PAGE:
Microbial Electrochemical Cells (mxcs)
Microbial Electrochemical Cells (MXCs) hold microbiological and technological advantages for producing renewable energy sources from complex organic compounds and wastes. Our ability to increase electron recoveries from fermentable substrates is limited by our lack of a deep understanding of the interactions among the key microbes involved in the process, i.e., Anode Respiring Bacteria (ARB), fermenters, methanogens, and acetogens. For MXC research, our lab has three main foci: 1) enhancing ARB syntrophic interactions in order to maximize current densities and reduce electron losses to unwanted sinks, such as methane or fermentation products not metabolized by ARB, 2) bioprospecting, or looking for novel/better ARB in the environment, and 3) linking community structure to community function.
Cyanobacteria are photosynthetic bacteria that grow using energy from freely available sunlight and carbon dioxide. Biomass from the cyanobacteria can be used as a feedstock for sustainable production of biodiesel and other biofuels. Our team grows the model cyanobacterium Synechocystis sp. PCC 6803 in photobioreactors (PBRs) to produce biomass that can be converted into biofuels. However, heterotrophic bacteria also grow in PBRs along with Synechocystis sp. PCC 6830, especially at large scales, where sterile or aseptic maintenance of the PBR cultures is impractical. In natural settings, heterotrophic bacteria are almost always associated with cyanobacteria and can provide important benefits to the cyanobacteria. Conversely, some heterotrophic bacteria can negatively affect the growth of cyanobacteria. We seek to understand the different types of heterotrophic bacteria associated with PBR cultures of Synechocystis sp. PCC 6803 and how these heterotrophic bacteria affect the growth of Synechocystis sp. PCC 6803. Our ultimate goal is to develop techniques to effectively monitor and manage PBR microbial communities in a way that maximizes the positive effects of the heterotrophic bacteria in order to improve biomass production by Synechocystis sp. PCC 6803 while minimizing any negative impacts the heterotrophic bacteria may have.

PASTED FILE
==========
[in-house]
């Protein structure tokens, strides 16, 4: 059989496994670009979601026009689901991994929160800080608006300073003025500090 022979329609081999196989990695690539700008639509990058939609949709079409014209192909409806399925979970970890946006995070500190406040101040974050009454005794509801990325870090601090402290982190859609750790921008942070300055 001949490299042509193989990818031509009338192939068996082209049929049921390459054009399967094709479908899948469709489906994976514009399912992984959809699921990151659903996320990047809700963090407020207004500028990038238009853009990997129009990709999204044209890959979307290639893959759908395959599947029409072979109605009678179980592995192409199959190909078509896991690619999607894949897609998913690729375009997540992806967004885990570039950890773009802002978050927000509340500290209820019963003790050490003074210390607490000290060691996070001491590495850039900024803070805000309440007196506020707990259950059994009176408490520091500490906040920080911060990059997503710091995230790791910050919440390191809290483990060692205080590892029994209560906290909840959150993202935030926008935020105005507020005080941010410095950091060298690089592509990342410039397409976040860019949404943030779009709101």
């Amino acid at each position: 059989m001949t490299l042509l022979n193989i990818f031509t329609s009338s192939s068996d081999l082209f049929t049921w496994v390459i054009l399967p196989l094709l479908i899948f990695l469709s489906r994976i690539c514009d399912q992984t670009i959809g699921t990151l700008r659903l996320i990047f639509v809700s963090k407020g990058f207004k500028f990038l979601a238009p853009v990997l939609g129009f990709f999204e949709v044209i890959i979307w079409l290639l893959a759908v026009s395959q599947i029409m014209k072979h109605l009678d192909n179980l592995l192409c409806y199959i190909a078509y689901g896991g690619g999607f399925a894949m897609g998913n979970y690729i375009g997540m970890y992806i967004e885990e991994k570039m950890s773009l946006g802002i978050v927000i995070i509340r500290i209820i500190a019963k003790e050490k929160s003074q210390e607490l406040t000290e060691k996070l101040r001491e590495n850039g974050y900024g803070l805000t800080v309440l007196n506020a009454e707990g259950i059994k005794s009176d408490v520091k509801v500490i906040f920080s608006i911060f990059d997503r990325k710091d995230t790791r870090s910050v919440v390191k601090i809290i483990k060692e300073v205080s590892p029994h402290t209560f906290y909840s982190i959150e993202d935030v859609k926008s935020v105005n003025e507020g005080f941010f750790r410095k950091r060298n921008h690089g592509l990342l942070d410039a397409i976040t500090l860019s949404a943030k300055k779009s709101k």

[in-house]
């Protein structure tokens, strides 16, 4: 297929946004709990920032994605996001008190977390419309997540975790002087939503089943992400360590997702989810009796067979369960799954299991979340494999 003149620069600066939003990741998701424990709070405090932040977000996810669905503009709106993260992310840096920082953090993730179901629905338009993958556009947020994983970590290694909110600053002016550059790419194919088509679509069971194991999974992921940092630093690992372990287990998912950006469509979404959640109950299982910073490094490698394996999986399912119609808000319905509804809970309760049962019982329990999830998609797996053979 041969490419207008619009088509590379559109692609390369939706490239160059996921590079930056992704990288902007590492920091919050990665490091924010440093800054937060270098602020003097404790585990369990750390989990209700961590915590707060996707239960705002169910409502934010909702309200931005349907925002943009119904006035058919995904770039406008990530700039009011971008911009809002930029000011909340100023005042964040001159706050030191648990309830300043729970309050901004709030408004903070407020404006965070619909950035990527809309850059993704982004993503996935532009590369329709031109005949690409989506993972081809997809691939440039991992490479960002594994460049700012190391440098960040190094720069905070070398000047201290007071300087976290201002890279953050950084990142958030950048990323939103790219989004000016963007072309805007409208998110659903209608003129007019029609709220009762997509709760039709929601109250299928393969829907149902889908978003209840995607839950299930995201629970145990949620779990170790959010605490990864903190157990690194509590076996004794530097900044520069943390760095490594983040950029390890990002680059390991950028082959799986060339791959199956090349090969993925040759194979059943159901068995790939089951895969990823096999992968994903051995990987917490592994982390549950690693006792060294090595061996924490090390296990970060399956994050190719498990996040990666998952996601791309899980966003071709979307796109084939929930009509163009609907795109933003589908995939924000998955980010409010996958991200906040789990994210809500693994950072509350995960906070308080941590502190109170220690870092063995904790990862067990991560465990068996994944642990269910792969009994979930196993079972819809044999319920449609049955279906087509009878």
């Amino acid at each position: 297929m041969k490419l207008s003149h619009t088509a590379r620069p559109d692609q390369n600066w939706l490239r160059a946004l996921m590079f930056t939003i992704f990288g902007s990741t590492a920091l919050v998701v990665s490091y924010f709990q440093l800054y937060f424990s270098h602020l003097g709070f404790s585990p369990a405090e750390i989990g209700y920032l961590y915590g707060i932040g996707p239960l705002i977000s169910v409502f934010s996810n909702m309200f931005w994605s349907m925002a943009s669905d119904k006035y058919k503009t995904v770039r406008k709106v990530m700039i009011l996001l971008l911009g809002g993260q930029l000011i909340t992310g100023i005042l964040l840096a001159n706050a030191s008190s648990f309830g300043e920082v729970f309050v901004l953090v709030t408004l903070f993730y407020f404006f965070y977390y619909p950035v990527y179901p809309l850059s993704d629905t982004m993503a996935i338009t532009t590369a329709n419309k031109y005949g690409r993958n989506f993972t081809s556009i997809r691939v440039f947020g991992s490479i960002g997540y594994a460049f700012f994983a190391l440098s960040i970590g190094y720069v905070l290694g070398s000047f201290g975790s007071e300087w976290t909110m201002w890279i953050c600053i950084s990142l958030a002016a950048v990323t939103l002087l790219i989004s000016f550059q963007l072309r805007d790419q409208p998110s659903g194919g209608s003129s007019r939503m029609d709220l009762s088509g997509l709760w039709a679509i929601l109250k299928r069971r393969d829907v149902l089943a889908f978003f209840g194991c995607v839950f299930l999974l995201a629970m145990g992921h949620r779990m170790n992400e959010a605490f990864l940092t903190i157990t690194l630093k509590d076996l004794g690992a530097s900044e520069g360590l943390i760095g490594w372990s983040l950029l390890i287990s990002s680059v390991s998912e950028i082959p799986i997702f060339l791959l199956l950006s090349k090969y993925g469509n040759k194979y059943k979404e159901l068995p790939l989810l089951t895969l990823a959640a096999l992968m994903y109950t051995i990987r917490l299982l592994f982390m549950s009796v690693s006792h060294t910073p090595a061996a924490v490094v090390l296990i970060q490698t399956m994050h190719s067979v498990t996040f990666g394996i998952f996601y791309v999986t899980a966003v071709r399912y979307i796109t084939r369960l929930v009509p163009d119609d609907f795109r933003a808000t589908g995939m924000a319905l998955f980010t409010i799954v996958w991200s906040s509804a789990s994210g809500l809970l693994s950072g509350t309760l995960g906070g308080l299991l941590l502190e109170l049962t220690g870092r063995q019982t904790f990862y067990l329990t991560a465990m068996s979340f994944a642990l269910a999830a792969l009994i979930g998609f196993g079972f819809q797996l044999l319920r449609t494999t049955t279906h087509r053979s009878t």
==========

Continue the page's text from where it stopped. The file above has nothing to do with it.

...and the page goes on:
Team: Alex Zevin
, Becky Allen, Daniel Masters
: Bruce Rittmann, Willem Vermaas, César Torres, Roy Curtiss, III
: Department of Energy (DoE)
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